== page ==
simplest ways to extract texture features in an image is to use the
first-order probability distribution of the amplitude of the
quantized image. They are generally easy to compute and largely
heuristic. The first order histogram estimate of p(b) is simply
p(b) = N(b)/M

(2)

where b=grey level in an image


M= the total number of pixels in a neighborhood
window centered about an expected pixel,
N(b) = the number of pixels of gray value b in the same
window that 0 b L 1.

5.4. RGB
For a colour image, each pixel has RGB values associated to it. To
extract these values, the function IMPIXEL which returns the red,
green, and blue colour values of specified image pixels.

5.5.
Network
Classification

Design,

Training

and

The neural network is designed to be a feed forward BP network.


For this purpose, NEWFF function is provided in MATLAB. The
MATLAB function LOGSIG is the Logarithmic sigmoid transfer
function, which is used to calculate a layer's output from its net
input. TRAINLM is Levenberg-Marquardt back propagation. It is
a network training function that updates weight and bias values
according to Levenberg-Marquardt optimization. TRAINLM can
train any network as long as its weight, net input, and transfer
functions have derivative functions. Training stops when any of
the following conditions occurs:
1) The maximum number of EPOCHS (repetitions) is reached.
2) The maximum amount of TIME has been exceeded.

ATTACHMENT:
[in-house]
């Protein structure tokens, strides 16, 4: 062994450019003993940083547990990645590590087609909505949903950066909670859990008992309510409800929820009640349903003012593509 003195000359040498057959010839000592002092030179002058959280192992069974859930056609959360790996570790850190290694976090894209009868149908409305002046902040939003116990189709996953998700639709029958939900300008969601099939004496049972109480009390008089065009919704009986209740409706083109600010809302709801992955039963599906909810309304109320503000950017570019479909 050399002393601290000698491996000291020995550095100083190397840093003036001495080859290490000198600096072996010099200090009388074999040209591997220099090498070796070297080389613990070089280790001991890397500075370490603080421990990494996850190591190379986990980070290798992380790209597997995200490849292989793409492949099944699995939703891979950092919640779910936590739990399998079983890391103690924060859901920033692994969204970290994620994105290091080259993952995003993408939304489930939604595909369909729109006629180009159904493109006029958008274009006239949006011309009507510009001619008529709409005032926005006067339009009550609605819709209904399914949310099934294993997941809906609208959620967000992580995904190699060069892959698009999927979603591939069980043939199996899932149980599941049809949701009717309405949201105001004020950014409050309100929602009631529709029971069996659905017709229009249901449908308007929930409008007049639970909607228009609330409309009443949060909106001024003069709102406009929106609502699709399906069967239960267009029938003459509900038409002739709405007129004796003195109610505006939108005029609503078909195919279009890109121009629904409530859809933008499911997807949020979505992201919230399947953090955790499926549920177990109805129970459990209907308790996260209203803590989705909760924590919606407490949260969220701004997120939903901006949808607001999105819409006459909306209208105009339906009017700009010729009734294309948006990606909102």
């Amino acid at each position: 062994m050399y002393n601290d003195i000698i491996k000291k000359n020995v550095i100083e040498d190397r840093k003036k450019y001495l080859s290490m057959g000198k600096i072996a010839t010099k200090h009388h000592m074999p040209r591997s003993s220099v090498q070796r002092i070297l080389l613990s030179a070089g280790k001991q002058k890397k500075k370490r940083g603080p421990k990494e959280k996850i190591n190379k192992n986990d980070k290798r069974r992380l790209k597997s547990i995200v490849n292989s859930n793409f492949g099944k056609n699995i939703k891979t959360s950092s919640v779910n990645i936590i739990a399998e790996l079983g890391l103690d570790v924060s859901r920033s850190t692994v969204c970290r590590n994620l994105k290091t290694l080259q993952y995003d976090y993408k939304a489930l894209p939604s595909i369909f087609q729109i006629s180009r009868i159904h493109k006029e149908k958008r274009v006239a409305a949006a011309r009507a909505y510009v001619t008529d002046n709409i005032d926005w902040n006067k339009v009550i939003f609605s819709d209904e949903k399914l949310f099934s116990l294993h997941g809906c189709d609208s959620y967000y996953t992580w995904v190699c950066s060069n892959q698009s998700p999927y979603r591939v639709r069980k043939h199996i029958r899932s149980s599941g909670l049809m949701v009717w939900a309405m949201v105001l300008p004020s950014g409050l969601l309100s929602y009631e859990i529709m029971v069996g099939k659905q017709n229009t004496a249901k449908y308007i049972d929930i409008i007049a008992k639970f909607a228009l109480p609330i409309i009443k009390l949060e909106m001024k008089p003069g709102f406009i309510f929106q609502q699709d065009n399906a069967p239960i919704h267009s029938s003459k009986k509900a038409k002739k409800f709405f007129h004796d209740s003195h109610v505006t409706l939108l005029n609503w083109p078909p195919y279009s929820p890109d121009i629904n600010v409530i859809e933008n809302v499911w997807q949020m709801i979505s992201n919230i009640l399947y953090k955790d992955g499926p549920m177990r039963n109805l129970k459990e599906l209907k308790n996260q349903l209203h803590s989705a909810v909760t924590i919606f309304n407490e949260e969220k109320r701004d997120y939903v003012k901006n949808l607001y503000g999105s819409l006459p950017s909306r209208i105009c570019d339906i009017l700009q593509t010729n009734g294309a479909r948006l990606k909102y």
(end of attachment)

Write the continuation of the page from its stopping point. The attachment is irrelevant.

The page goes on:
3) Performance has been minimized to the GOAL.
4) Validation performance has increased more than MAX_FAIL
times since the last time it decreased [when using validation].

5.5.1. Network Design


The neural network is designed with 3 layers. The first layer is the
input layer, which consists of 5 neurons. The hidden layer is the
second layer also consisting of 5 neurons. The output layer, on the
other hand, consists of a single output neuron specifying the
output class of a particular pixel. The input layer takes the five
features as input: one feature for each input neuron. These
features propagate into the hidden layer and finally to the output
neuron, which gives the output class.

5.5.2. Training
Training is performed to obtain local as well as global
classifications.

5.5.3. Classification
5.5.3.1. Local Classification

5.2. Mean
The mean indicated by
(a lower case Greek mu), is the
statisticians jargon for the average grey-level of image or each
region. The mean is calculated for each image or region

5.5.3.2. Global Classification

L 1

b=

In local classification, the neural network is trained with the input


satellite image for which the classification should take place.
Training takes place with three sets of training data: 100, 500 and
1000.

bp (b)
b 0

In MATLAB, the function MEAN2 is used to compute mean of


matrix elements.

5.3. Euclidean Distance


For each pixel in the image, Euclidean distance is the distance